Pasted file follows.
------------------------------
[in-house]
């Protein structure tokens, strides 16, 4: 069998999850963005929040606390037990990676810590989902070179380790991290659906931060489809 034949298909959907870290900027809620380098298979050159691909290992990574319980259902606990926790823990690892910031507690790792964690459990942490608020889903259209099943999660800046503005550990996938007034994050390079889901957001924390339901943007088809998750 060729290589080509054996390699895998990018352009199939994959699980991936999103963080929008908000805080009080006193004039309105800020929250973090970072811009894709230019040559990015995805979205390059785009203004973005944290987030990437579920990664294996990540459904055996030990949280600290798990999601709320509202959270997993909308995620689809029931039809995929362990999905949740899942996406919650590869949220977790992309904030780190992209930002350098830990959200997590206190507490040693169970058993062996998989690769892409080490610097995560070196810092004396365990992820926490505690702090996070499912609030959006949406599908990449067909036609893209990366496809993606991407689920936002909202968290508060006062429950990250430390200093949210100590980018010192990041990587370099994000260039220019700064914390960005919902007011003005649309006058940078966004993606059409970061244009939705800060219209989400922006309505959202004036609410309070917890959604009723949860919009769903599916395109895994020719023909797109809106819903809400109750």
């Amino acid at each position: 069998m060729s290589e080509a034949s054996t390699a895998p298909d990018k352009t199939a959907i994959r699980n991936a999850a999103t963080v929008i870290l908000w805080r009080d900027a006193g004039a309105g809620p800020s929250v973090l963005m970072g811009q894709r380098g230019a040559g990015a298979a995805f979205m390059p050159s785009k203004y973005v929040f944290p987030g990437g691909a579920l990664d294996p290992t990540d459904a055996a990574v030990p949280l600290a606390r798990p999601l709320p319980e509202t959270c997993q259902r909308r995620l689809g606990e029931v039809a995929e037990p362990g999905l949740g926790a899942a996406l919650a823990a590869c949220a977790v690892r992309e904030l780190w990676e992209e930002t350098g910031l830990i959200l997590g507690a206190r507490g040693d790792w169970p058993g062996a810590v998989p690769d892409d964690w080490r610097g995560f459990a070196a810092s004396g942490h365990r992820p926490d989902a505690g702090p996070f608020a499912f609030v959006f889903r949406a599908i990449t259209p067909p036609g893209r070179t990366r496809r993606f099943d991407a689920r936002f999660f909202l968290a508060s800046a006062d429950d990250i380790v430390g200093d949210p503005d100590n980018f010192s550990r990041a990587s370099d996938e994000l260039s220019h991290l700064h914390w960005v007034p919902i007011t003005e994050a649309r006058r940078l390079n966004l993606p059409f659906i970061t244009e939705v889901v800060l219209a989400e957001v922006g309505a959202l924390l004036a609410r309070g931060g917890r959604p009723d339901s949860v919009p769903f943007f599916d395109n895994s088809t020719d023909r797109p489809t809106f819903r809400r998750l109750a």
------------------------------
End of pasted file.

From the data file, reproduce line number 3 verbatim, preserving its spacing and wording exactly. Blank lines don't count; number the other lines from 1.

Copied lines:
């Amino acid at each position: 069998m060729s290589e080509a034949s054996t390699a895998p298909d990018k352009t199939a959907i994959r699980n991936a999850a999103t963080v929008i870290l908000w805080r009080d900027a006193g004039a309105g809620p800020s929250v973090l963005m970072g811009q894709r380098g230019a040559g990015a298979a995805f979205m390059p050159s785009k203004y973005v929040f944290p987030g990437g691909a579920l990664d294996p290992t990540d459904a055996a990574v030990p949280l600290a606390r798990p999601l709320p319980e509202t959270c997993q259902r909308r995620l689809g606990e029931v039809a995929e037990p362990g999905l949740g926790a899942a996406l919650a823990a590869c949220a977790v690892r992309e904030l780190w990676e992209e930002t350098g910031l830990i959200l997590g507690a206190r507490g040693d790792w169970p058993g062996a810590v998989p690769d892409d964690w080490r610097g995560f459990a070196a810092s004396g942490h365990r992820p926490d989902a505690g702090p996070f608020a499912f609030v959006f889903r949406a599908i990449t259209p067909p036609g893209r070179t990366r496809r993606f099943d991407a689920r936002f999660f909202l968290a508060s800046a006062d429950d990250i380790v430390g200093d949210p503005d100590n980018f010192s550990r990041a990587s370099d996938e994000l260039s220019h991290l700064h914390w960005v007034p919902i007011t003005e994050a649309r006058r940078l390079n966004l993606p059409f659906i970061t244009e939705v889901v800060l219209a989400e957001v922006g309505a959202l924390l004036a609410r309070g931060g917890r959604p009723d339901s949860v919009p769903f943007f599916d395109n895994s088809t020719d023909r797109p489809t809106f819903r809400r998750l109750a």